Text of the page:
By Ian Chappell, Daily Telegraph

THE two Ashes skippers, Steve Smith and Joe Root, engaged in an early battle of wits and after a fairly even beginning to the contest it appeared the Australian may have established a couple of helpful advantages.

Smith resorted to a short-pitched assault as England sought to build a sizeable total.

This concerted attack by Mitchell Starc and Pat Cummins created a crack, which they were quickly able to extend into a gaping hole, as the England lower order subsided and the total was contained to manageable proportions. This is a tactic that favours Australia as they have the extra pace to employ a short-pitched assault, while England don’t.

When England decided to return the compliment they succeeded in slowing Smith’s scoring but not to unhinge his steel-trap mind. He calmly avoided the short-pitched stuff and slowly ground his way to yet another Test century.

In future when he’s in the field, Smith may employ this aggressive tactic a little earlier in proceedings, although both James Vince and Mark Stoneman avoided the short ball comfortably.

Smith v Root: Who is winning the Ashes battle in the first Test?

The other encouraging aspect of Australia’s attack was the control exerted by Nathan Lyon’s challenging off-breaks. There were times when the England innings was becalmed as Lyon extracted spin and bounce from the seemingly docile Gabba track.

The self-belief that Lyon has gained in the past couple of years helped him dictate terms while Vince and Dawid Malan sought to build big scores.

Lyon’s ability to control the England scoring rate while still asking serious questions of the batsmen, will be crucial in the next few weeks.

If he continues in this vein Australia’s pacemen can be used in short bursts and this may result in Starc and Cummins being available for the bulk of the Ashes series — a decidedly desirable outcome.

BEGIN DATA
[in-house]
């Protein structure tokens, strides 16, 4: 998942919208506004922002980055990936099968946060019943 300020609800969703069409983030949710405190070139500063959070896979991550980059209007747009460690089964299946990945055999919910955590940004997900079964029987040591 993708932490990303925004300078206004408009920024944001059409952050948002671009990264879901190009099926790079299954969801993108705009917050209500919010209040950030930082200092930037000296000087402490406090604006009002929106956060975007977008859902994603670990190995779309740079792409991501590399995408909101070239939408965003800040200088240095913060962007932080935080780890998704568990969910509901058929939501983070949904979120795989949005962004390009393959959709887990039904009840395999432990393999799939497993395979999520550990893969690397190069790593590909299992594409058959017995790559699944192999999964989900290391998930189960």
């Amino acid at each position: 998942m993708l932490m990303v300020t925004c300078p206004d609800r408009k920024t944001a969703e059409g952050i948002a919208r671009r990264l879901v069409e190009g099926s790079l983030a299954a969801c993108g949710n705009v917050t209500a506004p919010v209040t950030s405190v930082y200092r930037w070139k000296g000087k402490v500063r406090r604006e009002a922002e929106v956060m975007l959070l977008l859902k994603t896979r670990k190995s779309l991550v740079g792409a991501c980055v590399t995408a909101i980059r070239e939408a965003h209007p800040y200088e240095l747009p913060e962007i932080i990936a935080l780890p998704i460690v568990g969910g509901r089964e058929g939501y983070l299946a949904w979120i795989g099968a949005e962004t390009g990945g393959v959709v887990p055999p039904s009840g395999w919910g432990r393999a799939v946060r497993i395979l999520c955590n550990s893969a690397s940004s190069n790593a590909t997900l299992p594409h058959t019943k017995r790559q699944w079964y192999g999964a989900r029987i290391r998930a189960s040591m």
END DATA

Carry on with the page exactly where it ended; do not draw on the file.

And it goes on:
The other noticeable difference in the two bowling attacks was the lack of variety in England’s. The Australians faced a steady stream of right-arm fast-medium bowlers and the standard dropped off once Jimmy Anderson and Stuart Broad were out of the firing line.

For his part, Root displayed a lot of energy and was full of early ideas but his enthusiasm faded a bit when Smith and Shaun Marsh established a presence. The drop in intensity coincided with the ball softening and the two Australians eagerly capitalised to pick up the scoring rate.

Root can ill afford to run out of ideas as the England attack is going to rise or fall on him being innovative. It was telling that for all Root’s elaborate plans, England were unable to force Smith to change his exceptionally successful batting style. An inability to dictate to Smith will result in England facing larger totals than their fragile batting line-up can handle.

On the other side of the coin, Cummins executed a cunning plan to dispense with Root when the Englishman was at the crease. As well as luring Root into playing around his front pad and falling to an lbw appeal, the Australian pacemen still have a short-pitched trap they can unleash on the England captain later in the series.

The simple summary of the two skippers’ plans is the Australians — thanks to Smith — displayed an ability to weather a prolonged spell of probing bowling and then prosper, while England struggled to cope in this regard. As the series wears on it could prove telling that Australia has two top-class batsmen — Smith and Dave Warner — with the ability to take control of an innings, while England is highly dependant on Root.

This is where the absence of Ben Stokes will be felt most.

There was another aspect of Root’s captaincy that the baby-faced Englishman may want to review. In the early going when England were dominant, Root was totally in charge but as Smith looked more and more invincible, the number of on-field conferences increased.

These gatherings give the appearance of uncertainty and an important part of good captaincy is creating the impression of being in control.

England’s on-field conferences grew in size and regularity during their abysmal 2013-14 Ashes series under Alistair Cook’s captaincy.

That tour ended in tears.

Ian Chappell is exclusively managed by The Fordham Company.

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